An Interview with Fredrik Stenvinkel of 15:21

15:21 is a Stockholm-based brand with a love for functional minimalist design. We make everyday essentials – the things you touch and hold the most (lovers aside) – in natural cork. 

Cork Wallet, iPhone 6 Cork Case, Cork Passport Holder and Cork Cardholder

Tell us about your story – education, prior work, and so on?

I have no prior experience working with fashion. My past working places we’re rectangular and the work monotonous which inspired me to create the creative space which is 15:21.

How did you get interested in ethical and sustainable fashion?

I’ve always have had a strong passion for creating a sustainable future and fashion. Starting a accessory brand creating cork accessories just seemed like the natural way of integrating my two greatest interests.

What seems like the importance of a (relative to the country) living wage?

I personally believe that sewing clothes is a great first step for people to get out of poverty. For this to be possible, living wages is a necessity. All companies working in the field of fashion must start to take their responsibility to ensure that their suppliers are paying the workers enough.

The iPhone 6 case, cardholder and wallet

What makes slow fashion better than fast fashion?

You know how you begin to form an emotional connection to a clothing item you’ve had for ages? That’s slow fashion. Fast fashion clothes just doesn’t have that kind of durability to survive long enough for you to gain any kind of relation with it, and that’s a deal breaker, at least for me.

The Pythagoreans, the Neoplatonists, Aristotle, and the Stoics, William Wilberforce, Baron Erskine created the ancient thought about animal rights. Jeremy Bentham, the founder of utilitarianism, discussed the suffering of non-human animals. Peter Singer argues for non-human animal rights too. The Nonhuman Rights Project (NhRP) People for the Ethical Treatment of Animals (PETA), the Humane Society of the United States (HSUS), and others work to support animals and work to enforce their rights. Some fashion manufacture processes violate animals’ rights. What is the importance of animal rights, especially in an ethical and sustainable fashion context?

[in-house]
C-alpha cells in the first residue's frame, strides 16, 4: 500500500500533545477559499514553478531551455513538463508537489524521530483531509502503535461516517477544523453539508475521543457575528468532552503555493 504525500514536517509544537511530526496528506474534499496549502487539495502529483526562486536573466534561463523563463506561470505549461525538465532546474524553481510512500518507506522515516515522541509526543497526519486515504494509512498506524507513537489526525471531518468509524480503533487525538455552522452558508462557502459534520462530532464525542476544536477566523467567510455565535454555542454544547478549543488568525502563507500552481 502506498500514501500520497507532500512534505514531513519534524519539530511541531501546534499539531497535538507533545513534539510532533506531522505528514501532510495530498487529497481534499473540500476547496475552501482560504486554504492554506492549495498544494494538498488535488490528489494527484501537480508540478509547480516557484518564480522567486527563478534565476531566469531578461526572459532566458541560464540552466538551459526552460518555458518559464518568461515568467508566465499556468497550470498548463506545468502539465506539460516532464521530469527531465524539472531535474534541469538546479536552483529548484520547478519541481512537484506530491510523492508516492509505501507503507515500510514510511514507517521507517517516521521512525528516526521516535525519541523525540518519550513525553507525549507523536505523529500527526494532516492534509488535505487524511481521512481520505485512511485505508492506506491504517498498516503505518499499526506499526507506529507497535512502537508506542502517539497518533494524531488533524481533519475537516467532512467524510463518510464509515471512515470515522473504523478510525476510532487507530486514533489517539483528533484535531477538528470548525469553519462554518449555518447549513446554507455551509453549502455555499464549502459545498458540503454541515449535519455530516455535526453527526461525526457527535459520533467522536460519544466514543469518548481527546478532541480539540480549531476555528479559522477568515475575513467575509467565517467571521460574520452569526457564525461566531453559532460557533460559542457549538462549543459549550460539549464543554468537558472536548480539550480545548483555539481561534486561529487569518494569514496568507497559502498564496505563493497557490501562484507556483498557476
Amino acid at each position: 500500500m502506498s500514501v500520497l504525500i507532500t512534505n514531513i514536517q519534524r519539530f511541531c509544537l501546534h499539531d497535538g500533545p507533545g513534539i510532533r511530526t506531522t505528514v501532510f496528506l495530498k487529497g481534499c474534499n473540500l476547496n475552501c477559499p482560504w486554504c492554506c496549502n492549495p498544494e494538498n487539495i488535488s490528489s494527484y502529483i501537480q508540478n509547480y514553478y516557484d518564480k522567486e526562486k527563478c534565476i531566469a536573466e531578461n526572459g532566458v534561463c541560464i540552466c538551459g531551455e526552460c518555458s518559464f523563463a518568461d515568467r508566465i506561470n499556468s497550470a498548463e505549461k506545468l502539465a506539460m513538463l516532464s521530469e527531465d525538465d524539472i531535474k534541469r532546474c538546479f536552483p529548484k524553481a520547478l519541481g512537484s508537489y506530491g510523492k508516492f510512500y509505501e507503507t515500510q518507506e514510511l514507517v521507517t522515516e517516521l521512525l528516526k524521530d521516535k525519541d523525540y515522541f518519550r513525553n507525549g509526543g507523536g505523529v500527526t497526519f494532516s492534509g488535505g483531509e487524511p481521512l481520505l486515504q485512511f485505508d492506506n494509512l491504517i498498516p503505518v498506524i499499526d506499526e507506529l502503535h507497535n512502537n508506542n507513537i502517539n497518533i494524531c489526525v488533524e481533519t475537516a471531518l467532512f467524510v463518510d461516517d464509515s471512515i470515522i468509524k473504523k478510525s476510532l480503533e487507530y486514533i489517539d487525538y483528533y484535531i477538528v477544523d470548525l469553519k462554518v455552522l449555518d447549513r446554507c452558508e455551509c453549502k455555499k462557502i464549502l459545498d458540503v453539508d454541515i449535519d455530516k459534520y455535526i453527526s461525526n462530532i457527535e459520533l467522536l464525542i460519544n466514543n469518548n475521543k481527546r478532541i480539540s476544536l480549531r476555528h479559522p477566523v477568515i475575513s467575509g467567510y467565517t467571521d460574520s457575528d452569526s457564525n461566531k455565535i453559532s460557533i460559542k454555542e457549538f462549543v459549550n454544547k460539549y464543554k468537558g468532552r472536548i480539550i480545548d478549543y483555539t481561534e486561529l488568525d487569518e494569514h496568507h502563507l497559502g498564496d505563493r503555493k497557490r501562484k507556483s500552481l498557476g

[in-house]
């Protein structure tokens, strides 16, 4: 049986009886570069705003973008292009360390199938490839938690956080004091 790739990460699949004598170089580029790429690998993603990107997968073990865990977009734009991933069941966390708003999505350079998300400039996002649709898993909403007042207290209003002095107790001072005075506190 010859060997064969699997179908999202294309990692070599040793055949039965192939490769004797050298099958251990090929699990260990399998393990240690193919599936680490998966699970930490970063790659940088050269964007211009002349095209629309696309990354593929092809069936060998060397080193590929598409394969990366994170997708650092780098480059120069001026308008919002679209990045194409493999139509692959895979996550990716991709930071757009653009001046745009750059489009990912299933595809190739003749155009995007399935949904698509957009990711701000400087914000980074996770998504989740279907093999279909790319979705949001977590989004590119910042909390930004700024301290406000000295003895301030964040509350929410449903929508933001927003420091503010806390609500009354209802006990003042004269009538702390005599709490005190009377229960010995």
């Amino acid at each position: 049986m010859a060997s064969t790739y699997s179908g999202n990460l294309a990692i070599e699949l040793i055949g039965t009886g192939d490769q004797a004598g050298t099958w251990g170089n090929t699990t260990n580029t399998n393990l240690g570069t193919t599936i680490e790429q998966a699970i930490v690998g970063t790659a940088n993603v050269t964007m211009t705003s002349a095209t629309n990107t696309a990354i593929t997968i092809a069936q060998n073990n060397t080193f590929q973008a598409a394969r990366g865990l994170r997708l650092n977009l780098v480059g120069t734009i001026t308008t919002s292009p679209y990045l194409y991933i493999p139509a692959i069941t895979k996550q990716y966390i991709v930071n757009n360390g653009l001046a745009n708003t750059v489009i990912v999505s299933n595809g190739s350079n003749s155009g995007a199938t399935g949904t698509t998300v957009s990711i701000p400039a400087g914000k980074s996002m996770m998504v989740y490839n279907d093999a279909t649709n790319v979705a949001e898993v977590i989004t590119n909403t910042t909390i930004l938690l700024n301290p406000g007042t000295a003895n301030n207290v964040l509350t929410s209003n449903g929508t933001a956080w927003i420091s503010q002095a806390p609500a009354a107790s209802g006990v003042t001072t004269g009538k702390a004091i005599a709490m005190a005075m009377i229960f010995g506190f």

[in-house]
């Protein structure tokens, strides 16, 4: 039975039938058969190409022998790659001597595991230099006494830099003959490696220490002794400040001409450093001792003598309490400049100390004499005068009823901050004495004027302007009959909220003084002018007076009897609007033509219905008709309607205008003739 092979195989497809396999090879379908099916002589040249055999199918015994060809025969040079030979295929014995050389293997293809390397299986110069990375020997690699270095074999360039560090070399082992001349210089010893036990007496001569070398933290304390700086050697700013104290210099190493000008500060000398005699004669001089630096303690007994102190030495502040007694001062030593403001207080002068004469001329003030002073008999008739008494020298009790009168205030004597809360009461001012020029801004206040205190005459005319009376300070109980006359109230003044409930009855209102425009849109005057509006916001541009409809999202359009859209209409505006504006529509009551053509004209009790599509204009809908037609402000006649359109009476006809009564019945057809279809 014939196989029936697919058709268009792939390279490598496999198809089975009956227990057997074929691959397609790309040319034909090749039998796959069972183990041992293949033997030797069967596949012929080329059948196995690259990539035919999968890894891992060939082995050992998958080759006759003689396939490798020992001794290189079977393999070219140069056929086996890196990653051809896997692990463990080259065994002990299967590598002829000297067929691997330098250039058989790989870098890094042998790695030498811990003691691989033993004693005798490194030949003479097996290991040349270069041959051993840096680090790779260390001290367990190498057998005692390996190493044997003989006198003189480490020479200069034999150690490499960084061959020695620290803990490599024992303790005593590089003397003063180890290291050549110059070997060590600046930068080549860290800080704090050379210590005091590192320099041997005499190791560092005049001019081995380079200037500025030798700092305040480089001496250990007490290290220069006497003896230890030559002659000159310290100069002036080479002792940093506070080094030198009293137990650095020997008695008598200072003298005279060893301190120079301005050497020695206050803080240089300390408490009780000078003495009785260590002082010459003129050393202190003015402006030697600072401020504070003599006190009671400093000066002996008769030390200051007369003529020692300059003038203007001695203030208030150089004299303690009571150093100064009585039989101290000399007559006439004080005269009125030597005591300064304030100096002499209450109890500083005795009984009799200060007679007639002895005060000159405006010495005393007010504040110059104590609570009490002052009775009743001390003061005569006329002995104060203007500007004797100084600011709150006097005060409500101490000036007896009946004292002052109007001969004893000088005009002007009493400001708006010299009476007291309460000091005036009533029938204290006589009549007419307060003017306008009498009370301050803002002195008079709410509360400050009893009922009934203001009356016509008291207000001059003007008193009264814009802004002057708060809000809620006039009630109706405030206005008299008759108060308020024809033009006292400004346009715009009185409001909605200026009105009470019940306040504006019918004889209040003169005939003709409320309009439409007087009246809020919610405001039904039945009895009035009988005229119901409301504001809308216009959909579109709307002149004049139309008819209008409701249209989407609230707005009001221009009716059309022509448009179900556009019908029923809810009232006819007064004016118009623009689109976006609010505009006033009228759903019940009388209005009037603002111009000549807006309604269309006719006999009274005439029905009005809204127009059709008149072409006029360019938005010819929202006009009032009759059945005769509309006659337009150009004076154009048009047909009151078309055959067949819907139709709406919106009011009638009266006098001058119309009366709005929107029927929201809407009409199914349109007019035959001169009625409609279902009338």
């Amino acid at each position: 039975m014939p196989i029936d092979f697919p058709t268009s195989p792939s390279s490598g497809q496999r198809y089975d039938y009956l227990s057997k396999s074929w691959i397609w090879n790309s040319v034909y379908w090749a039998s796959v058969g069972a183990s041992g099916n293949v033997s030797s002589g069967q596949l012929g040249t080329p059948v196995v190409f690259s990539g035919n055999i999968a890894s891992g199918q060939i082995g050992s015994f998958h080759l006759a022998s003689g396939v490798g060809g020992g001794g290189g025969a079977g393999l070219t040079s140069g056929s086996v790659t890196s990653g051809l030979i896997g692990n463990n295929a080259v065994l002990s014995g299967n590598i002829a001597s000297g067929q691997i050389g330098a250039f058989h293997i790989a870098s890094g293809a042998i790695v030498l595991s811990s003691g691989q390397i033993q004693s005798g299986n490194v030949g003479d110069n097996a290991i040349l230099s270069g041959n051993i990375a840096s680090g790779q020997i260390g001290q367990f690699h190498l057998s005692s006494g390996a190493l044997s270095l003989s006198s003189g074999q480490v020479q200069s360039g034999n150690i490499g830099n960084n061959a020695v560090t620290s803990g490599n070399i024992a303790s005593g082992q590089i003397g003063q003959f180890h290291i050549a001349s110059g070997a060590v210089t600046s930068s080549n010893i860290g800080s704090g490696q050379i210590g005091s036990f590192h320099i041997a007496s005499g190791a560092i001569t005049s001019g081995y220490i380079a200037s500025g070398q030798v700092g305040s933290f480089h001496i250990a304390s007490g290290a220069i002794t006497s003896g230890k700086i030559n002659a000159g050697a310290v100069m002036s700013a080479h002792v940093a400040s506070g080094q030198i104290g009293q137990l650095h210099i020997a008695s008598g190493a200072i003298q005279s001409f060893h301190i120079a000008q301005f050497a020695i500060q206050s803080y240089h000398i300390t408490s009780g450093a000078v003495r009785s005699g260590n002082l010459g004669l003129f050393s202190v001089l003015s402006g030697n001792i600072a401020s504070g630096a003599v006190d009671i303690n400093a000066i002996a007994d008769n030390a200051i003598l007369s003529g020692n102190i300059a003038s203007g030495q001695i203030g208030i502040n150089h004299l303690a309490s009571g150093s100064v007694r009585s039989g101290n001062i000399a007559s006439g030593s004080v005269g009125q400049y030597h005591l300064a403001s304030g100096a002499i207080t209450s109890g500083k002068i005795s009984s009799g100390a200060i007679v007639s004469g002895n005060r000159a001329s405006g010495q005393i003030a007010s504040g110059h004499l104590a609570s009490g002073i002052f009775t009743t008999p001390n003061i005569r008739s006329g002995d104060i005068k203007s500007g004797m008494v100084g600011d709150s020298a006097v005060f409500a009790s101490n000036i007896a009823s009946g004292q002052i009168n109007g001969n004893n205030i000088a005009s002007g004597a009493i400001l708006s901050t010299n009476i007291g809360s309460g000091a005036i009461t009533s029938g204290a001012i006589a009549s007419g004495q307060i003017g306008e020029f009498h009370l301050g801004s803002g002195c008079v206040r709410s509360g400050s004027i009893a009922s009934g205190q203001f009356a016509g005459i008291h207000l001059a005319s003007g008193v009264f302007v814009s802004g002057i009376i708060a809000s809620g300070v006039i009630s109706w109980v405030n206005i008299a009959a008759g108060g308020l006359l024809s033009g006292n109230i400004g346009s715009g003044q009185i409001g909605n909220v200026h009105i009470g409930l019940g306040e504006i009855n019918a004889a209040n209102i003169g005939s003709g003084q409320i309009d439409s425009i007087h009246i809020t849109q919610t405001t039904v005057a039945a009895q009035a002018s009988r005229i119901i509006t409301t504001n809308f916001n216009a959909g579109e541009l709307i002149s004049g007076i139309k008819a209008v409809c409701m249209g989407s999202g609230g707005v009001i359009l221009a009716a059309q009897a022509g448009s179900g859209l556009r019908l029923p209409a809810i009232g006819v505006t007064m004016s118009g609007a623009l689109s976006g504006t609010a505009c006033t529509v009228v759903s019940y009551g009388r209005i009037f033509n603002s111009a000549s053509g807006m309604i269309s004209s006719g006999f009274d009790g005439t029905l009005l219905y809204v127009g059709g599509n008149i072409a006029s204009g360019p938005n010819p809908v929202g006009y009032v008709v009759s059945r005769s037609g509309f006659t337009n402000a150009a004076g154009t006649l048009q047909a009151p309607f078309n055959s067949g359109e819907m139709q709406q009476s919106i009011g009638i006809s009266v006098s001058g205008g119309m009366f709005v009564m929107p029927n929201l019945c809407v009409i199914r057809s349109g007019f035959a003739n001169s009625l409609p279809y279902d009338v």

The thought of animals being treated badly just for the cause of creating as cheap as possible leather is horrible. I believe that ultimately it’s up to the consumers to change their behaviour and take a stand for animals’ right by purchasing goods produced responsibly. So if you’re considering buying a cheap leather wallet, you should probably just go for cork instead. Nobody want’s bad karma in their pocket.

Climate change represents one of the biggest medium- to long-term threats to human survival in reasonable forms. The Government of Canada, NASA, the David Suzuki Foundation, The Royal Society, The Intergovernmental Panel on Climate Change, and numerous others discuss this. Ethical and sustainable fashion relates to it. The reductions in hydrocarbon production from sustainable materials seem imperative sustain the further deterioration of the atmosphere, the biosphere, and the environment. What seems like the responsibilities of ethical and sustainable fashion companies in the prevention of climate catastrophe?

I’m a big supporter of H&Ms initiative to recycle worn clothes in all of their stores! Since 2013 they have collected enough garments from consumers to produce 150 million million t-shirts. I hope and encourage more companies to involve their customers in creating a more sustainable fashion industry in the near future.

It’s also very important that all companies working with fashion take responsibility of the impacts caused by the value chain. Materials, Working conditions, fair Wages, Fire & building safety, Animal welfare, chemicals, climate & emissions and use of Water are all crucial areas within fashion that generally needs improvement.

Cork Wallet

The Ethical Fashion Forum developed the Ethical Policy Framework. An ethical policy framework tool for those devoted to enactment of ethical and sustainable purchases, production, and business decisions. What do services such as these perform for the public, consumers, producers, and businesspeople?  

These types of initiatives are just great as they connect sustainable brands with consumers wishing to contribute to a better world. They also help businesses like us to find responsible producers.

What is 15:21?

We are a Stockholm-based brand with a love for functional minimalist design. We make everyday essentials – the things you touch and hold the most (lovers aside) – in natural cork.

The concept behind 15:21 is to blend Scandinavian simplicity with nature’s own aesthetics. All our products are made in fine quality Portuguese cork. It’s our belief that nature should be nourished, not exploited. By working with cork, we do exactly that

What inspired the title of the organization?

It all started with a missed train to work.